Irradiation and Hormesis View Full Text


Ontology type: schema:Chapter     


Chapter Info

DATE

2008

AUTHORS

Alexander M. Vaiserman

ABSTRACT

Since the discovery of radioactivity more than a century ago, there are mountains of data about the effects of radiation on health. There is consensus that large doses cause harm. However, intense controversy exists regarding the health effects of low-level radiation. At the end of the 19th century and early in 20th century, it was generally believed that ionizing radiation has numerous beneficial effects. The low doses of radiation, mostly radium and X-rays, were considered to be medical marvels. It was claimed, for example, that blindness might be cured by X-rays. People went to spas to drink radioactive water or stayed for hours in caves to be irradiated by ionizing radiation. The “mild radium therapy” was widely used. This therapy involved the oral or parenteral administration of microgram quantities of radium and its daughter isotopes, often as cures for rheumatic diseases, hypertension, and metabolic disorders. Between 1925 and 1930 over 400,000 bottles of distilled water containing radium-226 and radium-228 were sold. It was advertised that some mixtures could treat over 150 diseases, especially lassitude and sexually impotence. The death of the Pittsburgh millionaire Eben M. Byers by radium poisoning in 1932 brought to an end to the era of “mild radium therapy” and alerted the public, and much of the medical profession, of the harmful effects of this therapy (for reviews see, e.g., Macklis 1990; Wolff 1992). More... »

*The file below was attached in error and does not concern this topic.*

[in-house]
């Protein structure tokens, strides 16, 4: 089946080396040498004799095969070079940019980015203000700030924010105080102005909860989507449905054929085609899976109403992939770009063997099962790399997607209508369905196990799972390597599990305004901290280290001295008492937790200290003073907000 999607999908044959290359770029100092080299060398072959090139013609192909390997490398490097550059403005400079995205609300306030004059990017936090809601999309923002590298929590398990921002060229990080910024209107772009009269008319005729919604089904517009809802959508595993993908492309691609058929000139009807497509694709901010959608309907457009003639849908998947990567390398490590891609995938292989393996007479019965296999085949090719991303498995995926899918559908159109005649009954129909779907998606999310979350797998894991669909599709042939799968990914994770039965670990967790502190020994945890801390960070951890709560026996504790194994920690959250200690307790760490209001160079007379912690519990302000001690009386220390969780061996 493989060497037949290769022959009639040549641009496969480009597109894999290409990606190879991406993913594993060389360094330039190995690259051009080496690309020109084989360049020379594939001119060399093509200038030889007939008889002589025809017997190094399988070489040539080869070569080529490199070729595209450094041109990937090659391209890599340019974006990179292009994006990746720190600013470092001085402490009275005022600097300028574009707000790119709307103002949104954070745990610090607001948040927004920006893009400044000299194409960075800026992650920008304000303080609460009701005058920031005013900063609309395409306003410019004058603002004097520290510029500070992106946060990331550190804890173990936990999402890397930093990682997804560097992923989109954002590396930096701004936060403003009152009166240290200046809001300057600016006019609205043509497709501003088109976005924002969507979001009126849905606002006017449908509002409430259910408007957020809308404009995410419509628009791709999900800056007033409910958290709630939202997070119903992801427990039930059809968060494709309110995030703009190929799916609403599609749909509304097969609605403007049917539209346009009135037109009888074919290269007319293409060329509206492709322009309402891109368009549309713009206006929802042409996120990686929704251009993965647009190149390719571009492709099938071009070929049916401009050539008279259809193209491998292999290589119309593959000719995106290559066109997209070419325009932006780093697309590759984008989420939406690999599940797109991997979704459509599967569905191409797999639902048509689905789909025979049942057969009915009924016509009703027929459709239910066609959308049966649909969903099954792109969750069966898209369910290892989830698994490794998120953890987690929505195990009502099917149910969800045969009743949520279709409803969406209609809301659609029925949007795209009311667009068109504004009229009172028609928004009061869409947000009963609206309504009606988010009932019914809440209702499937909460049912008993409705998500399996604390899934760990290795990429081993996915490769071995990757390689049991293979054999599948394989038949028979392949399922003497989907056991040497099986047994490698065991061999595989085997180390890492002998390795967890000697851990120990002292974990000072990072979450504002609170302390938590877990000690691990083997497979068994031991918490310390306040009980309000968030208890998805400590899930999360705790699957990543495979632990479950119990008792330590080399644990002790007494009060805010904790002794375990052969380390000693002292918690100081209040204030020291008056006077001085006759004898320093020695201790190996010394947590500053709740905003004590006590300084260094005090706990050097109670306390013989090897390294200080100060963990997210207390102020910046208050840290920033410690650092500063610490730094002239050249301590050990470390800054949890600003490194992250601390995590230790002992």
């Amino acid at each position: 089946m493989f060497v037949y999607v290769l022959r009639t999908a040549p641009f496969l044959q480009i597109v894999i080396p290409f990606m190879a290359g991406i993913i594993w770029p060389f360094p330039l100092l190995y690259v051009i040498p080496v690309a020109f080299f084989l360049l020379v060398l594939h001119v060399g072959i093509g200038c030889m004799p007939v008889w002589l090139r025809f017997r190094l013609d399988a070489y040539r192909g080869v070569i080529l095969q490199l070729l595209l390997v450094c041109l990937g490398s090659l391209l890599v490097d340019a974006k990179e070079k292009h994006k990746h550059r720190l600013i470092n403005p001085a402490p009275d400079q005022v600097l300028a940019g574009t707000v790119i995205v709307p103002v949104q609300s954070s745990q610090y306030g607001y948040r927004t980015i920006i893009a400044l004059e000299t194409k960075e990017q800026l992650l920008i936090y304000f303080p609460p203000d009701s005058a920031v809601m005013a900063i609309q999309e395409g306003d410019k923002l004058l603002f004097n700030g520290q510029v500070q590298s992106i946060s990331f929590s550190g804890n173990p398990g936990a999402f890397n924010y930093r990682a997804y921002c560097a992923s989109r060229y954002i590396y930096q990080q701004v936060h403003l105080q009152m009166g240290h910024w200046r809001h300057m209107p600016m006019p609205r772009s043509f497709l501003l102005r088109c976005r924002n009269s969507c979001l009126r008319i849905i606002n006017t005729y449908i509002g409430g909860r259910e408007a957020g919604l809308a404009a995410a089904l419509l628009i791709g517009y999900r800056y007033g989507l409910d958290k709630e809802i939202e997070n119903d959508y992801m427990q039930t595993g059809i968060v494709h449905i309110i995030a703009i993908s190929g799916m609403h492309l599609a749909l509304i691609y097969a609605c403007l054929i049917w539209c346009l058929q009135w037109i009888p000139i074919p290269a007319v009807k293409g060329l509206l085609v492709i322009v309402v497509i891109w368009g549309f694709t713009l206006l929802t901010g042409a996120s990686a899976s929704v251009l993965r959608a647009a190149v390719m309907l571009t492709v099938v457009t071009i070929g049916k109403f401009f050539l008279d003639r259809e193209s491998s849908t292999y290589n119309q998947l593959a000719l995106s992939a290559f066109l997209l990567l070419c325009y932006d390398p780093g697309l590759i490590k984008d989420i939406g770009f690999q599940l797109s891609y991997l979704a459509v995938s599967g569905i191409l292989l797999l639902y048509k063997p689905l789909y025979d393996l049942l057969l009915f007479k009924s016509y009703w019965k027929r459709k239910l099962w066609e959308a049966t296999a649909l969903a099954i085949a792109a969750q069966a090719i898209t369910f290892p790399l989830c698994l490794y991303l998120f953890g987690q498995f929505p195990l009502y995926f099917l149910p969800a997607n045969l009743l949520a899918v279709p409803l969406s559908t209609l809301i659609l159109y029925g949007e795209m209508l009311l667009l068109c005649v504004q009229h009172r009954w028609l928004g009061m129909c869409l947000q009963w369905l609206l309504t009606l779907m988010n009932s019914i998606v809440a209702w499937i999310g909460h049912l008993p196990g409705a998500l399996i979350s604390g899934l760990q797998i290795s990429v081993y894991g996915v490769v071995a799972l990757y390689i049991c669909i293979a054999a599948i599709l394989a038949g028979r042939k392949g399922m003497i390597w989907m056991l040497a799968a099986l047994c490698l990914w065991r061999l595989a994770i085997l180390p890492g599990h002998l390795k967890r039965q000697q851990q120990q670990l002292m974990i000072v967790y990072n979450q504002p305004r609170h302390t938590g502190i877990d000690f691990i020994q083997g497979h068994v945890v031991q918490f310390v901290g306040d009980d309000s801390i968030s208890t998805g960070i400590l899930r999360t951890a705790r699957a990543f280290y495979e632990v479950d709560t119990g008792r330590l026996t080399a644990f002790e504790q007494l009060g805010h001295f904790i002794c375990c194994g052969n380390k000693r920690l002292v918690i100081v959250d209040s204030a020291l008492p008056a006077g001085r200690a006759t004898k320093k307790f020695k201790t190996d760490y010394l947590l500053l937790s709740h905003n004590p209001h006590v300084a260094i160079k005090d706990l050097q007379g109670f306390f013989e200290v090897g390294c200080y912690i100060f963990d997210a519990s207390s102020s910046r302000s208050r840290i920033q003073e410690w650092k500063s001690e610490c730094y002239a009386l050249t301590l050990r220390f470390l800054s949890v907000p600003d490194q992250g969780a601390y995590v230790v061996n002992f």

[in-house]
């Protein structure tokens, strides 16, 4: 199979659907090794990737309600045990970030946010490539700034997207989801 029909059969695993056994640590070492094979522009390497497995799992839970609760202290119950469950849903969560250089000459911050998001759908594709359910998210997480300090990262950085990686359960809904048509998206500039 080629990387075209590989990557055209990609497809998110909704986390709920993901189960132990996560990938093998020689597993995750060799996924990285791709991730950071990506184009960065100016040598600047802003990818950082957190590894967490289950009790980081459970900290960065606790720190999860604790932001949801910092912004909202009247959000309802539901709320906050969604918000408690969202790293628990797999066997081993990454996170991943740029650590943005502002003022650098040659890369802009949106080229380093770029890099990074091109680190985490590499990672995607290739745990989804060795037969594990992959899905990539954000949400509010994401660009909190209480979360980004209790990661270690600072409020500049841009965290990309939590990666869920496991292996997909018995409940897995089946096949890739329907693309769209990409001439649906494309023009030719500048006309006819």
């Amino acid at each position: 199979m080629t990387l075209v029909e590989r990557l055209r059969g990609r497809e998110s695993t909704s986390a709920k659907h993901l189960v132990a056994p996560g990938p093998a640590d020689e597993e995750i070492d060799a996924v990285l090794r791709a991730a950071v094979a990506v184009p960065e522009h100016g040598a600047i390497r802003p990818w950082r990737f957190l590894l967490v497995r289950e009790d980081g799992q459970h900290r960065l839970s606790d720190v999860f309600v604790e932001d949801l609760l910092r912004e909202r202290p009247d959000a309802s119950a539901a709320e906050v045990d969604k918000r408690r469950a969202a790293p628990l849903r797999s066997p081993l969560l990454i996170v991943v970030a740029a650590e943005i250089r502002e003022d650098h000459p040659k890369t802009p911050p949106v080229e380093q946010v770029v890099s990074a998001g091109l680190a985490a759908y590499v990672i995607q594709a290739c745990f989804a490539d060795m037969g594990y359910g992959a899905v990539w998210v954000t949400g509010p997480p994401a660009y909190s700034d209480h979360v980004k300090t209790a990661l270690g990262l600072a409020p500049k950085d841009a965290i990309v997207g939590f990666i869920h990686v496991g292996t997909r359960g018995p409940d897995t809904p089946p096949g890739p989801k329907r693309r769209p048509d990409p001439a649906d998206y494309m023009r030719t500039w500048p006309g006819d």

PAGES

21-41

Book

TITLE

Mild Stress and Healthy Aging

ISBN

978-1-4020-6868-3
978-1-4020-6869-0

Author Affiliations

Identifiers

URI

http://scigraph.springernature.com/pub.10.1007/978-1-4020-6869-0_3

DOI

http://dx.doi.org/10.1007/978-1-4020-6869-0_3

DIMENSIONS

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